You’ve probably heard the term aftermarket exhaust being thrown around, but you might not know what it is that makes aftermarket exhausts so discussed among gear-heads. Well, it’s quite simple – aftermarket exhaust outperform stock exhausts in every way possible. The reason being stock exhaust systems are designed with cost in mind and their main purpose is to muffle the sound of your vehicle as much as possible, which also results in restricting the flow of exhaust gases that come in and out of your engine. This is known as back-pressure. Although most engines need back-pressure to function properly, too much of it will rob you of some sweet horsepower.
If you’re convinced you want to buy an aftermarket exhaust, good for you, you’ll surely notice some difference in throttle, horsepower, even fuel economy to some extent. However, you need to be aware that not all aftermarket exhausts are made the same. You’ll typically have to choose between three materials – aluminised steel, T304 and T409 stainless steel. All of these materials are very durable and have rust and corrosion resistant properties to a much higher degree than mild steel stock exhausts.
Moreover, if you want to make the shopping process, it’s best you look for aftermarket exhaust systems that are designed for your specific model and make of vehicle. For instance, if you own a Holden Rodeo, search for Holden Rodeo exhaust systems specifically as to ensure the aftermarket exhaust system will fit your vehicle with little to no modifications. You can further narrow down your search if you specify the type of exhaust you want. For instance, you can search for cat-back Holden Rodeo exhaust systems.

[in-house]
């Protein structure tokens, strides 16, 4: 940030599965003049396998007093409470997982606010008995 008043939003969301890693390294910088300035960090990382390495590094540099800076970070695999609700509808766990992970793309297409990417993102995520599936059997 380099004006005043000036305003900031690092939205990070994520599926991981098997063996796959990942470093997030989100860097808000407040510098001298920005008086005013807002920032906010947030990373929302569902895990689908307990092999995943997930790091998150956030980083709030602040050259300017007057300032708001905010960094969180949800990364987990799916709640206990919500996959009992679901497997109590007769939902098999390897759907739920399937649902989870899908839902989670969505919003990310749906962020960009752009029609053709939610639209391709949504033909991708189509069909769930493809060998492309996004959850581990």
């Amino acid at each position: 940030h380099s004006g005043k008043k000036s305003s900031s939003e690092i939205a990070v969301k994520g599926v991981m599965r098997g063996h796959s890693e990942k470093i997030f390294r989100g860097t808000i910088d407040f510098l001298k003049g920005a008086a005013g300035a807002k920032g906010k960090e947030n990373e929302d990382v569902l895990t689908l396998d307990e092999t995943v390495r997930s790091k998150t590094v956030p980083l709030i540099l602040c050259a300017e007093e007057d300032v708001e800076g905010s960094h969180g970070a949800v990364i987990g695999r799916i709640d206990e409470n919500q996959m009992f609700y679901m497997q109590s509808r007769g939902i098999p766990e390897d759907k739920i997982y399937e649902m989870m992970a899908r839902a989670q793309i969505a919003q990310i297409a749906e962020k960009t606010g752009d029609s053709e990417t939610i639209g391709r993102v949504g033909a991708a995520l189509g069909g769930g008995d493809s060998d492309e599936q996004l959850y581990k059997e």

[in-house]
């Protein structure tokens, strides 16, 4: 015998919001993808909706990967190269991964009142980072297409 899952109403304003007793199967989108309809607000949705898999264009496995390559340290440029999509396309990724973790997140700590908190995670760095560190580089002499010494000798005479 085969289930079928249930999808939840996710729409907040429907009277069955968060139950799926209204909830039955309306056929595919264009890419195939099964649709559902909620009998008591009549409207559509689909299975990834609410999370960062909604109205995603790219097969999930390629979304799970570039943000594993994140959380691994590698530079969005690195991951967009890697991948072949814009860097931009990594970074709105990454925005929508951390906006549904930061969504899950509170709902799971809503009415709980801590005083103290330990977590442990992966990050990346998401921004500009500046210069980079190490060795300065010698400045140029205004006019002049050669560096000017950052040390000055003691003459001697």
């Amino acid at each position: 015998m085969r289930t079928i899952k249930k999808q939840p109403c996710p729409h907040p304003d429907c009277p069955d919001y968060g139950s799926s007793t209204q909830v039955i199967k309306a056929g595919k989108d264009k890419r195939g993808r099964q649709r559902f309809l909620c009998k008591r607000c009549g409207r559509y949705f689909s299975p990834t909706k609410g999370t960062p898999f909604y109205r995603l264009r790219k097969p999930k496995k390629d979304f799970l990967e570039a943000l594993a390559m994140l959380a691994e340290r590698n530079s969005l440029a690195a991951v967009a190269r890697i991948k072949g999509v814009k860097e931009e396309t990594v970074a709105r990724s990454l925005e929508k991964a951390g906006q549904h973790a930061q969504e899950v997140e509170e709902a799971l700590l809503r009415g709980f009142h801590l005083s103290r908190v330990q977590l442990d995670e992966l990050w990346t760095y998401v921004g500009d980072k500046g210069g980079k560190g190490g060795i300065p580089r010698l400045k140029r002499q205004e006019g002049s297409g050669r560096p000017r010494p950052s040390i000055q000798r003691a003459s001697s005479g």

Aftermarket exhaust systems consist of several parts, including exhaust manifolds or headers, a downpipe, a catalytic converter or more commonly known as cat, a muffler, tailpipe and crossover pipes. Be careful when shopping for exhaust systems, as some exclude the catalytic converter. If that’s the case, you need to check in your state’s rules and regulations as many of them won’t allow you to drive without one.
The muffler is responsible for the sound your vehicle will produce. Depending on the muffler type, some use a combination of chambers, bafflers, sound deadening materials or perforated tubes to reduce the sound. Different manufacturers make different types of mufflers that produce different exhaust tones.
The tailpipe is the last piece of the exhaust. Many manufacturers apply a finish on the tailpipes with some sort of polish or chrome to make them more appealing. You can decide to buy the tailpipe separately in your choice of shape and finish. The header is the exact opposite – it’s the first thing that comes in contact with the exhaust gases from the engine. Lastly, the downpipe connects the header to the muffler, and the crossover pipes balance the exhaust flow in dual exhaust systems.